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On the Brink

Bob Dylan Was Right. The Times, They Are A-Changin’.

Bob Dylan Was Right. The Times, They Are A-Changin’.

Bob Dylan Was Right. The Times, They Are A-Changin’. 

Are you changing with them? You really must. Because the alternative is really quite frightening.

All around us we're dealing with tumultuous change, nowhere more so than in healthcare. And it's not just change itself but the breadth and pace of it that's confounding doctors, patients and entire healthcare systems. How to innovatively adapt to these healthcare changes and not let them steamroll over you is something I tackle in my recent article for Hospital Impact (which you can read here.) 

Pressure to change, felt by hospitals, doctors and patients

At SAMC, we're currently working with a number of healthcare clients and what we're noticing lately is a shift from hospital-based services to community-based care delivery options—affecting everything from the best place for same-day surgery to where to get an X-ray.

Hospitals are being pressured to reduce costs while still keeping patients healthy. Patients are being asked to change where they go for care, which is particularly hard for older patients who find comfort in the familiar, even if the “new” place can deliver the care they need at lower cost to the system and themselves.

As I write in my article, "add to this situation the highly influential generation of millennials, the sons and daughters of baby boomers and Gen Xers. These younger patients are less loyal, less obedient and less concerned with traditional service delivery points in the system. Instead, they focus on fees, quality and ease of access. They want the care they need when they want it or they will skip the referral until they end up in the emergency department at 10pm.”

This requires a culture change, not just shifting where you get an X-ray

Healthcare organizations are being asked to change the way they deliver care, and patients are being asked to change the way they receive it. For both of these to occur, physicians need to approach the situation from the perspective of a culture going through dramatic change.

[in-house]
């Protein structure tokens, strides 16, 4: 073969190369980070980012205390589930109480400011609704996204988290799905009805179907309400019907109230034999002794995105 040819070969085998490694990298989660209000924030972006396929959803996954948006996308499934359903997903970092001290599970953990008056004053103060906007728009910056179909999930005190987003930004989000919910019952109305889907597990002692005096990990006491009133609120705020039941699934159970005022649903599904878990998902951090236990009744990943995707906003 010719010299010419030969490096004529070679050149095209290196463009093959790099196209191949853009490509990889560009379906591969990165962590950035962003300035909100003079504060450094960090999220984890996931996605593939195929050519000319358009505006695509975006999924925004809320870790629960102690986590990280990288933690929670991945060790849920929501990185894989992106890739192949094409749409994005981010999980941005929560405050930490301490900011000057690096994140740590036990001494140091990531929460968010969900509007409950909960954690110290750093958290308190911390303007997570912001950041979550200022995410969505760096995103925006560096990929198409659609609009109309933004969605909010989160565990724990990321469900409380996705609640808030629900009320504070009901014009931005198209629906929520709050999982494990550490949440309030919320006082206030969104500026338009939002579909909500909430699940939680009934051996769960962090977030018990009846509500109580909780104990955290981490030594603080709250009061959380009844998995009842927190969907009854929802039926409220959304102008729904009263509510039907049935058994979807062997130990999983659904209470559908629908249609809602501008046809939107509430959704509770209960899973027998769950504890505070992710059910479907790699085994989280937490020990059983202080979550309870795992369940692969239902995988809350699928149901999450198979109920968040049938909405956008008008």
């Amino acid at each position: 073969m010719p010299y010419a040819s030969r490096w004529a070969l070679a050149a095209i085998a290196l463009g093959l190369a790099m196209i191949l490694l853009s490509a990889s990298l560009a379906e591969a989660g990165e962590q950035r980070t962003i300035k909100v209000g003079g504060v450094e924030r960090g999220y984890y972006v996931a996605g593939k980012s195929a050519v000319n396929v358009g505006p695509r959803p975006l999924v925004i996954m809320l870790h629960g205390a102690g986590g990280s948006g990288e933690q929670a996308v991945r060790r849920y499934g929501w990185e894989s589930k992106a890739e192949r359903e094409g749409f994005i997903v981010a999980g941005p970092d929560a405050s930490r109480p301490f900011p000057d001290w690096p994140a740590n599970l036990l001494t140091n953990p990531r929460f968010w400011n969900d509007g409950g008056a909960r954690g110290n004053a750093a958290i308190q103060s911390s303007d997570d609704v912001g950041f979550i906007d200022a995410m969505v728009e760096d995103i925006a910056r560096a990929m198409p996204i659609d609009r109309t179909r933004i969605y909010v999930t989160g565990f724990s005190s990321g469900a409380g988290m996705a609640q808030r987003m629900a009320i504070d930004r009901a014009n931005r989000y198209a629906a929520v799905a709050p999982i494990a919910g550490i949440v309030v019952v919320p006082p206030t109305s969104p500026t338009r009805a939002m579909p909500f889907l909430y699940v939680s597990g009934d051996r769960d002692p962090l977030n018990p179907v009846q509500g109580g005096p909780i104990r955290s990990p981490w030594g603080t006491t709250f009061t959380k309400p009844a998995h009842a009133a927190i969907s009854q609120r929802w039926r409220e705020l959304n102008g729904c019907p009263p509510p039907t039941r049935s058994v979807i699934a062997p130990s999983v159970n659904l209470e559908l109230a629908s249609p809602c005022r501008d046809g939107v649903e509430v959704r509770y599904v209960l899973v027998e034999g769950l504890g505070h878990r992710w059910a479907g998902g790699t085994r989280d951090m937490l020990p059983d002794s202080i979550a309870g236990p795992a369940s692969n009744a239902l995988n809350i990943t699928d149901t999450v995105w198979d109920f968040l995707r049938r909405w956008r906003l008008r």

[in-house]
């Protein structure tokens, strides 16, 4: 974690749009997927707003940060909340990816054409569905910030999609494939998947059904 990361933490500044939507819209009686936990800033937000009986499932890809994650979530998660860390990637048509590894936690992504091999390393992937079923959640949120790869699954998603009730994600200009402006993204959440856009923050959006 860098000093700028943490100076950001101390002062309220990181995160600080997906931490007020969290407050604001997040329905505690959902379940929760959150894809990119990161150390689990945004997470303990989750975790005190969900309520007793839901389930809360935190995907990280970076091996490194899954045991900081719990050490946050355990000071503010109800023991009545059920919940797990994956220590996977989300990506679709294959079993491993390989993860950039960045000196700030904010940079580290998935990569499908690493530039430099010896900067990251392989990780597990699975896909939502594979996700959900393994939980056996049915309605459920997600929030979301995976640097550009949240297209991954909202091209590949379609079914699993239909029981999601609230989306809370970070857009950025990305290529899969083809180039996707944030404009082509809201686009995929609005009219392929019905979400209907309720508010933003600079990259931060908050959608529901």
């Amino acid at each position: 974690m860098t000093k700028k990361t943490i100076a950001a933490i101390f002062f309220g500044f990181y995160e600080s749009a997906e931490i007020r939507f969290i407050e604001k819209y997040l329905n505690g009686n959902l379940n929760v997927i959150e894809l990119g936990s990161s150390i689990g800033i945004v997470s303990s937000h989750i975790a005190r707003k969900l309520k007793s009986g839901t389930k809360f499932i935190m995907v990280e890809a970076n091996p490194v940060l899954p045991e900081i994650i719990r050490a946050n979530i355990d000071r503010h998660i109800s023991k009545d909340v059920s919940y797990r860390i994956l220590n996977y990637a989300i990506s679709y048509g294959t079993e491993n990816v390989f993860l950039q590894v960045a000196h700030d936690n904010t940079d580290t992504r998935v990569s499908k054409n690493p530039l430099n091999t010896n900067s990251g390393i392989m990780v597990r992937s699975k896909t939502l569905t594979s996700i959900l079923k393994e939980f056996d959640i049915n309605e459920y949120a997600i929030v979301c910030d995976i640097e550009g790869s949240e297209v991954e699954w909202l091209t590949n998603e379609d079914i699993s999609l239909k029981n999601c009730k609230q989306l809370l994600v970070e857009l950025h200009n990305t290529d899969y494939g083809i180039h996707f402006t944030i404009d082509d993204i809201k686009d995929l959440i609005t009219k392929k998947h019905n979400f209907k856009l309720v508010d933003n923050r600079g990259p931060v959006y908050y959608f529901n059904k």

In my article, I list four things to consider, which I share here:

1. Physicians should think about the care-change experience as a collaborative conversation. Rather than simply telling patients where to go, they should discuss the options with them.

2. This conversation should have a lot of “whys” in it. Answering the “whys” builds trust during (often painful) changes.

3. Physicians should personally visit the facilities they are recommending to their patients. What is the experience like? Is it consistent with what they are promising?

4. They should help the “new” facilities become good communicators to their patients. It should be one voice that is speaking to a patient in different places, one common brand for the care system, even if it is owned by different entities. 

Your patients need your help in accepting the "new" that you are recommending

This will be the bridge between the old way of getting care and the new. The result? Patients who are more satisfied, less anxious and hopefully, healthier. So, are you ready to change? 

To learn how to change your organization, click here. Then give us a call.

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At Simon Associates Management Consultants, we specialize in helping organizations change. Please contact us for a $100 1-hour consultation to discuss how we might help your company successfully implement a lasting change process that works, now and into the future.

$100 1-Hour Consultation 

From Observation to Innovation,

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Andi Simon, Ph.D.
Corporate Anthropologist | President
Simon Associates Management Consultants
I[email protected]
@simonandi

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On Sep 28, 2017 8:00:00 AM

/ Andrea Simon

Healthcare, healthcare change

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